Learn why agile revolutionized project delivery and how it can help you improve your results.
- Being a traditional Waterfall project manager made it really unlikely that your project would be successfully completed. Let alone according to the plan you laid out at the beginning. It was more like being a weatherman doing a forecast for a specific day next year. Except for random luck, you'd be wrong. Waterfall as a methodology is not inherently a bad thing. In some cases it makes good sense, like in building construction where a predefined set of steps, when executed in order, will result in a building.
You can absolutely plan and schedule that whole project up front. It happens every time a home or an office building is built. The problem comes when applying the technique to highly empirical work, like software development. Empirical work is more like a science experiment. You try something, check out the results and if it didn't work you try something else. You certainly can't do that when building a house, but with software or some other products you do it every day. That's the crux of why Waterfall didn't work well for software development.
You literally cannot upfront plan the process of discovery. The frustration of highly skilled software developers working on Waterfall projects was the tipping point that led to the Agile revolution. Tired of having a failure rate equivalent to a weatherman, these individuals decided they had to come up with a better option. The result is known as the Agile Manifesto. Grounding themselves in the mindset of lean manufacturing, where you do just enough, just in time to meet the goal.
They started figuring out how that applies to software development. The result is the Agile Manifesto and it's underlying principles. Take a look at the Agile Manifesto. You can check it out at this online address. As if these words weren't revolutionary enough, this group of innovators supported this manifesto with 12 key principles. This manifesto and the principles became the foundation for a new set of project management and software development methodologies.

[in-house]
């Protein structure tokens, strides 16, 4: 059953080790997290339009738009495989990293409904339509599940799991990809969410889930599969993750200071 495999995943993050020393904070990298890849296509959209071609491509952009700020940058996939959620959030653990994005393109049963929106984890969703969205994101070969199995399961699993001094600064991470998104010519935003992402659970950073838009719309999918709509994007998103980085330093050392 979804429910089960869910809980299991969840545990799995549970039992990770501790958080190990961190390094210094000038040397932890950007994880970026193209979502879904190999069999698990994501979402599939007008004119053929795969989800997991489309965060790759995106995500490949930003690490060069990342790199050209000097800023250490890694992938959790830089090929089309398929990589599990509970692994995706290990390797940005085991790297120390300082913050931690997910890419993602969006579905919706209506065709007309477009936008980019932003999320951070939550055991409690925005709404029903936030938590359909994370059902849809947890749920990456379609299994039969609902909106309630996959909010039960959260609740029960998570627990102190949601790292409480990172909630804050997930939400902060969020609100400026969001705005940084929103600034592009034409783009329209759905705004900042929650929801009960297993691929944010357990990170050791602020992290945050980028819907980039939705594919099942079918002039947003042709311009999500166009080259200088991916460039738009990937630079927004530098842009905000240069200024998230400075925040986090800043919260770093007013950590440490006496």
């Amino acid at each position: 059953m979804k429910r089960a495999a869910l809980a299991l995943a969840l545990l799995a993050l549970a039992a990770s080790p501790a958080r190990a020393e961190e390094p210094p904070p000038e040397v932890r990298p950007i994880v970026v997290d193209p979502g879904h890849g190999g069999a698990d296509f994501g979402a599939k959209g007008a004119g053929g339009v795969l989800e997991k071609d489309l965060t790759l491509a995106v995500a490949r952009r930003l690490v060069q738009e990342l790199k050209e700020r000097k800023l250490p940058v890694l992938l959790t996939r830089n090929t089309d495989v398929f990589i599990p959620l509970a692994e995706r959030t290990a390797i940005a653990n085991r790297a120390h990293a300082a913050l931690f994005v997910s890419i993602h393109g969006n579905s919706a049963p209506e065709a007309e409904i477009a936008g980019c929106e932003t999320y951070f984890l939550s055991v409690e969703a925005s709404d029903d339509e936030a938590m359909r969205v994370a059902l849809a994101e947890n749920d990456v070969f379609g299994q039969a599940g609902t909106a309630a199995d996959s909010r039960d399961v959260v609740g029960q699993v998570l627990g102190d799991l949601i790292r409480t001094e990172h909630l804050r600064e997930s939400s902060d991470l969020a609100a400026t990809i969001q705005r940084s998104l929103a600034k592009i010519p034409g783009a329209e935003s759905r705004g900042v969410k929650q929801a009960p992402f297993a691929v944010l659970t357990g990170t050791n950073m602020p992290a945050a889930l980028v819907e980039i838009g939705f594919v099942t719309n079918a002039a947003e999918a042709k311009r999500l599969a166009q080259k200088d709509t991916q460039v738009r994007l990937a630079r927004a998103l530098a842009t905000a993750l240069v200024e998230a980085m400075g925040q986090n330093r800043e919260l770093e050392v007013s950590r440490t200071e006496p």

There are a couple of overriding themes that make Agile different. One of the key changes is that we're asking our business partners to work with us throughout the whole project. Not just show up at the beginning to describe what they want, then show up at the end and tell us how we missed the mark. We need direct, ongoing interaction to deliver what they really need. Another key is that we no longer want to measure success using milestones and project phases.
We want working software to tell everyone how we're doing, and we want to hear feedback the whole time. Perhaps the most revolutionary change is to allow teams to self-organize. They'll do a much better job doing the design and tests from the ground level, then any upfront plan could do. Upfront planning is theoretical. Evolving design is both practical and tactical. It'll get you to your goals faster with higher quality.
Between the manifesto and its principles, this group of developers was done being the high-tech software versions of the weatherman. They were ready to succeed. There is a better way to do software development, and it's Agile.
- Understanding the scrum approach to project success
- Solving project problems with scrum
- Establishing your scrum team
- Setting the vision for your project
- Writing user stories
- Setting boundaries for success
- Getting stories done in scrum
- Assessing the team